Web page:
Elementary-Level Math Games Using Money

Working with money is a valuable skill that your child will use for the rest of his or her life. Give your child a head start by practicing at home. The following games provide fun, hands-on practice using real money.

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How to Use Money Games

When elementary students are learning about money, the best way for them to become comfortable working with money is to play with real and fake coins and bills. By counting money and making change, students will get used to counting in multiples and using money. Although elementary students should not forgo hands-on practice, they can also play money games online.

Use money games to reinforce the lessons in school about counting money and to prepare your child for working with decimals. When your child is comfortable enough, give him a chance to practice in a real-world setting. The next time you're at the store, give your child the money to pay. Ask him how much should be given to the cashier and how much should be given back in change.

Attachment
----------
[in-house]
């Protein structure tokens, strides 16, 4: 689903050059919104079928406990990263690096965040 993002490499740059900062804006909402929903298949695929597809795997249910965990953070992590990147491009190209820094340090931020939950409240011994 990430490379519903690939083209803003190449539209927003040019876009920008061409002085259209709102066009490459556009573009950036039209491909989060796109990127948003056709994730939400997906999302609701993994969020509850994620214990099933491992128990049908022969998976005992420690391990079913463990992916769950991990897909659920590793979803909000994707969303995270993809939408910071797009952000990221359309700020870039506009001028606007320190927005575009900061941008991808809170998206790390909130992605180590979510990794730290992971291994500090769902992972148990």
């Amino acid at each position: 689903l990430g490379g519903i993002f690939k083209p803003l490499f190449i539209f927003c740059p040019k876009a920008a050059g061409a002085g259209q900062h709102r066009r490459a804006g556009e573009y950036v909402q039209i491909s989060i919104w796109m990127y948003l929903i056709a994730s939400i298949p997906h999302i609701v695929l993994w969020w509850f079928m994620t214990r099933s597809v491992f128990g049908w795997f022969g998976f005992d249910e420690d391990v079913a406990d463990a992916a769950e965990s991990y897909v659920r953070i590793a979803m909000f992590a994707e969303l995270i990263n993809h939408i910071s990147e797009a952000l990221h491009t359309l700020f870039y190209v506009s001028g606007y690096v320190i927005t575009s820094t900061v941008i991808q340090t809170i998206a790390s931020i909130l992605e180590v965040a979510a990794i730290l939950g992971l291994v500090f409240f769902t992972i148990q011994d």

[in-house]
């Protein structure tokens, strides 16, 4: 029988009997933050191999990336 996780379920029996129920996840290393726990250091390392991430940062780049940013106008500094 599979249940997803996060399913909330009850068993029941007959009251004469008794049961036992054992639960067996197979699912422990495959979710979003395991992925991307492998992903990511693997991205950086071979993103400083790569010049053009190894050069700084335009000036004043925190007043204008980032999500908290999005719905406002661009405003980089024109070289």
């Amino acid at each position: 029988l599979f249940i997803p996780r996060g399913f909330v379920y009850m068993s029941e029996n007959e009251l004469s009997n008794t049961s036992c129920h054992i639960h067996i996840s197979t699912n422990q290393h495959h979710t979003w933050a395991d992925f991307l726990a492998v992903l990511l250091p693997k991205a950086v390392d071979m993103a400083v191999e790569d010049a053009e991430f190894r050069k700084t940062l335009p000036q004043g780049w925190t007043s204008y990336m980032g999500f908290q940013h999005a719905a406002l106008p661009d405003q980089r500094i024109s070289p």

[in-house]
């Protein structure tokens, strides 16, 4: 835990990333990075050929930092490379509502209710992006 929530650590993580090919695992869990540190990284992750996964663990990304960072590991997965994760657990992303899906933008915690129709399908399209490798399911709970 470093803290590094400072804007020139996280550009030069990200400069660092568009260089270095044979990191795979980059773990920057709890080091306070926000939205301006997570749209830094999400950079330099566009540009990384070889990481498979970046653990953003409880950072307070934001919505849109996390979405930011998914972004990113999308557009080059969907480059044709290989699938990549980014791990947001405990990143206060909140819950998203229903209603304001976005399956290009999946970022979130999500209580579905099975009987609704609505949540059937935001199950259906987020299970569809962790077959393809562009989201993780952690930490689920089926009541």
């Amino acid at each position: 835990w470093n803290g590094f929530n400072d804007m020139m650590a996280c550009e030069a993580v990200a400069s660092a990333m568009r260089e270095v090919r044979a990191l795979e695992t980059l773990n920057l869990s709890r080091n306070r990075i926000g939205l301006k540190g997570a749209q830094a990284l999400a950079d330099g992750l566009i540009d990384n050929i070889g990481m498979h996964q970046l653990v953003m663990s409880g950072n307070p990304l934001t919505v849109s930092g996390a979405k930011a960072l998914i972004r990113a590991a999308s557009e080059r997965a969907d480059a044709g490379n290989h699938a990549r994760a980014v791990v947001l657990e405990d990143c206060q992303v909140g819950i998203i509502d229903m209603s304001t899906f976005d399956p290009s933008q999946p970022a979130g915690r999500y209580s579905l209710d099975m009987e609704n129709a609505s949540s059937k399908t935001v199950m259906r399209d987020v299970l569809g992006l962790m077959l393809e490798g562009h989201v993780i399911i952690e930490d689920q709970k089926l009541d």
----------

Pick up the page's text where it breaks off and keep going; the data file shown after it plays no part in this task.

Three Games that Use Money

Roll the Dice

For this game, you'll need three dice. Give your child dollar bills and pennies, nickels, dimes and quarters. Have your child roll one die at a time and substitute the numbers for the amount of dollars and change. For instance, if she rolled a two, five and six, then she would count $2.56. To make it extra fun, play with your child. Keep track of all the amounts you roll, and whoever accumulates the most money wins.

Coin Combinations

This game is helpful if your child is struggling to recognize the types of coins. Make sure you have a large supply of each type of coin before playing. Give your child an amount, like $0.75, and ask him to find three combinations to make that amount. He might come up with seven dimes and a nickel, three quarters or 75 pennies. If three combinations aren't challenging enough, work with your child to find as many combinations as possible.

Mock Market

Give your child real-world experience as a vendor by helping her create items to sell to family members and neighbors. For example, you might make bracelets, cookies or drawings to sell. The most important aspect of this activity is that your child gets practice making change.

For instance, say your child sells two bracelets for 25 cents each. Your child will first have to figure out the total ($0.25 + $0.25 = $0.50). Then, if the customer pays with a $1 bill, your child will have to calculate the change (1.00 - 0.50 = 0.50).

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